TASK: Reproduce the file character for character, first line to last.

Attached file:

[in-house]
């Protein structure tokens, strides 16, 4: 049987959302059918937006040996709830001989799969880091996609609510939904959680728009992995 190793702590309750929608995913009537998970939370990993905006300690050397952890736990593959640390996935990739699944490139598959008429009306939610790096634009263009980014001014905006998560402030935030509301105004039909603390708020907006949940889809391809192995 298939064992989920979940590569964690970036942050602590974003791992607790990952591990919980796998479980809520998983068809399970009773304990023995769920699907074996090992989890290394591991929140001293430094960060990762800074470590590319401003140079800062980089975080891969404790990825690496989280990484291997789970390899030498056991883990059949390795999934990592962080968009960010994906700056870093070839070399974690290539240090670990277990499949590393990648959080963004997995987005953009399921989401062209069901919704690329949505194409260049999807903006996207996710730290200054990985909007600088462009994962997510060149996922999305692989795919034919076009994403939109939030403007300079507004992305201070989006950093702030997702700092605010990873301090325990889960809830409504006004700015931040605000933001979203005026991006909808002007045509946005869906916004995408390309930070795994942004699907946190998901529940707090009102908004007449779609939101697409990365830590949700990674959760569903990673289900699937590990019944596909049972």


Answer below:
[in-house]
């Protein structure tokens, strides 16, 4: 049987959302059918937006040996709830001989799969880091996609609510939904959680728009992995 190793702590309750929608995913009537998970939370990993905006300690050397952890736990593959640390996935990739699944490139598959008429009306939610790096634009263009980014001014905006998560402030935030509301105004039909603390708020907006949940889809391809192995 298939064992989920979940590569964690970036942050602590974003791992607790990952591990919980796998479980809520998983068809399970009773304990023995769920699907074996090992989890290394591991929140001293430094960060990762800074470590590319401003140079800062980089975080891969404790990825690496989280990484291997789970390899030498056991883990059949390795999934990592962080968009960010994906700056870093070839070399974690290539240090670990277990499949590393990648959080963004997995987005953009399921989401062209069901919704690329949505194409260049999807903006996207996710730290200054990985909007600088462009994962997510060149996922999305692989795919034919076009994403939109939030403007300079507004992305201070989006950093702030997702700092605010990873301090325990889960809830409504006004700015931040605000933001979203005026991006909808002007045509946005869906916004995408390309930070795994942004699907946190998901529940707090009102908004007449779609939101697409990365830590949700990674959760569903990673289900699937590990019944596909049972």